The Orwell Prize became aware of allegations concerning Johann Hari, the winner of the Orwell Prize for Journalism 2008, on Monday 27th June. (Johann Hari has also been shortlisted for the Prize in the past, and entered this year’s Prize.) Given the seriousness of the allegations that have been made, we feel we have no choice other than to investigate further.
The Council of the Orwell Prize takes the integrity and reputation of the Orwell Prize, and the rigour, fairness and transparency of the entry and judging process, very seriously. As stated on Tuesday 28th June, there is a process to follow in such situations, which we have been following since Monday and continue to pursue.
Our judges in 2008 – Annalena McAfee, Albert Scardino and Sir John Tusa – are highly distinguished and chose the winners independently and in good faith after a thorough judging process. We do not interfere with the choices of our judges and we ask them only to judge the submitted pieces. No allegations have been made against Johann Hari’s 2008 Orwell Prize-winning pieces.
Prior to presenting the award, as part of our due diligence, one of the judges contacted Simon Kelner, editor of The Independent, who expressed his full confidence in the Hari articles. The Prize cannot investigate the provenance of every piece of work entered, and so relies on the integrity of the entrants and the editorial processes which help produce the work.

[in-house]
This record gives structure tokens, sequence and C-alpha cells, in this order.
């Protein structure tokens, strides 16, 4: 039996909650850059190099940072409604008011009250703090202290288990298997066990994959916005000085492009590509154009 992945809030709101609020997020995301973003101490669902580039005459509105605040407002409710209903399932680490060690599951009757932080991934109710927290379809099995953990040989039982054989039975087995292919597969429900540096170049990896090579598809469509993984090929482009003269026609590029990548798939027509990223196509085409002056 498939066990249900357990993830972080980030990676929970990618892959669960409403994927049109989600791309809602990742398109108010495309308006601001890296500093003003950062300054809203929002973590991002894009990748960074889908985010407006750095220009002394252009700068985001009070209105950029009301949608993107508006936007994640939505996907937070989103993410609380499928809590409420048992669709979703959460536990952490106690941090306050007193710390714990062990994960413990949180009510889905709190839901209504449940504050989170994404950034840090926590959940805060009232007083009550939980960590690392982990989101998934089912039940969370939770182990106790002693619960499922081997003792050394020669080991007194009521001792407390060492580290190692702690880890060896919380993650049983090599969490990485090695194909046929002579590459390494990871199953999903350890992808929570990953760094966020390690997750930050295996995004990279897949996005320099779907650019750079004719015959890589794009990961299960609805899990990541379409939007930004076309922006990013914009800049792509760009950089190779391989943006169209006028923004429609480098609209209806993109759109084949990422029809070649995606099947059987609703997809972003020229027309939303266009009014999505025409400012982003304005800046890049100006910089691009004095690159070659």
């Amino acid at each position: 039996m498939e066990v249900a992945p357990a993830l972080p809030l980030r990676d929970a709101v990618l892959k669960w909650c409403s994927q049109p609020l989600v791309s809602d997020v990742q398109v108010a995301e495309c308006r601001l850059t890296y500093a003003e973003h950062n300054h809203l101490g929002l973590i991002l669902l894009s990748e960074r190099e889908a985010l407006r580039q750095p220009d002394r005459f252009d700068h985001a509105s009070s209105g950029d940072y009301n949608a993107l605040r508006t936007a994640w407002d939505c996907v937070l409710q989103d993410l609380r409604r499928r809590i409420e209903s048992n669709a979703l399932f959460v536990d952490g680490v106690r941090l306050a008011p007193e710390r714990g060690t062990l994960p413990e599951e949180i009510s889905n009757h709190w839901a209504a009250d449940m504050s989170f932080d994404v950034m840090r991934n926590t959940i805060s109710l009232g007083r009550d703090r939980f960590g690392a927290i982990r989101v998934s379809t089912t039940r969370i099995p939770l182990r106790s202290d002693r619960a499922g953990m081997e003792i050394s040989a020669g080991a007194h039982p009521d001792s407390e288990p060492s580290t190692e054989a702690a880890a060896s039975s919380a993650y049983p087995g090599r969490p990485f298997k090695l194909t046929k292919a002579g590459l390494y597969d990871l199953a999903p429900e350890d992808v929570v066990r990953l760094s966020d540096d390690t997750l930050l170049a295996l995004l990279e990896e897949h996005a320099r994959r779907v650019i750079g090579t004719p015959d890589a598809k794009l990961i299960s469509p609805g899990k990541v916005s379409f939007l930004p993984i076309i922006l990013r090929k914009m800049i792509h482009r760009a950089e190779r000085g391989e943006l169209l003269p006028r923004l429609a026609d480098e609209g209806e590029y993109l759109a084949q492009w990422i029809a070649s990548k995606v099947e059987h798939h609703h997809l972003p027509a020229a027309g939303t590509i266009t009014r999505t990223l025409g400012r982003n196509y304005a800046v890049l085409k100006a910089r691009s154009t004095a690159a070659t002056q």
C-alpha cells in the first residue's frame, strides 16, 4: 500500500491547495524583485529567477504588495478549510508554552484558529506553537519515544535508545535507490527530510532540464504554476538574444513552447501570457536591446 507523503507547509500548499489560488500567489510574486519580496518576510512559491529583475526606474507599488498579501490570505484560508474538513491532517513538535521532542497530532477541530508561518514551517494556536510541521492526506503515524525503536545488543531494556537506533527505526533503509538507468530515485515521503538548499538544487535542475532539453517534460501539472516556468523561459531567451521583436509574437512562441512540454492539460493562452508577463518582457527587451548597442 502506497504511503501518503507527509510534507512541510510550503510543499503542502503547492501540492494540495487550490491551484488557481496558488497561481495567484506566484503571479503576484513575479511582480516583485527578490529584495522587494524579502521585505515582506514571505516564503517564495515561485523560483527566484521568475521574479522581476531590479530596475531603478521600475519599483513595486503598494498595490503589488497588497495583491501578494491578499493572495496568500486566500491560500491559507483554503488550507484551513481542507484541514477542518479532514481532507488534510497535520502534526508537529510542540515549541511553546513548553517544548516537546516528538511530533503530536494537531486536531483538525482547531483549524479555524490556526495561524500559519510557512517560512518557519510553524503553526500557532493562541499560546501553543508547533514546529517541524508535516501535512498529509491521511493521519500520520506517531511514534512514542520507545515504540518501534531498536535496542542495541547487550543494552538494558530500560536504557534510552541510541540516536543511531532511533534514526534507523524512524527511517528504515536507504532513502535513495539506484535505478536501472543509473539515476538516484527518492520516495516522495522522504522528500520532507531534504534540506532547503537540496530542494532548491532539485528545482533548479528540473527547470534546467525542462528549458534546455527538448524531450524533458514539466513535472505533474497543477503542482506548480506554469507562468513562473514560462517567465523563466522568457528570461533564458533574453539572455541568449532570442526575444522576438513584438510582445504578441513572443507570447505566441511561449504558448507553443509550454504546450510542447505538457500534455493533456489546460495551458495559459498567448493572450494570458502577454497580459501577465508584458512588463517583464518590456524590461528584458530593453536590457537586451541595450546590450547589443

Since 2008 the entry process has been made more robust still. The governance of the Prize has been reformed, and all entrants are required to sign a disclaimer, declaring that the submitted work ‘is wholly or substantially that of the named author or authors, and does not contain any plagiarised or unacknowledged material’.
We are currently in touch with the judges from 2008 and the governing Council of the Orwell Prize, and have written to Johann Hari and his editor, Simon Kelner. We will allow our inquiry to run its course before issuing a further statement.
Notes to editors
1. The Orwell Prize is Britain’s most prestigious prize for political writing. Every year, prizes are awarded to the work – for the book, for the journalism and for the blog – which comes closest to George Orwell’s ambition ‘to make political writing into an art’. Each Prize is worth £3000.
2. The Prize was founded by the late Professor Sir Bernard Crick in its present form in 1993, awarding its first prizes in 1994. The Media Standards Trust, Political Quarterly and Orwell Trust are partners in running the Prize, through the Council of the Orwell Prize. Richard Blair (Orwell’s son), A. M. Heath and Thomson Reuters are sponsors.
3. For further information, please contact the Deputy Director, Gavin Freeguard, at email@example.com, or on 0207 229 5722.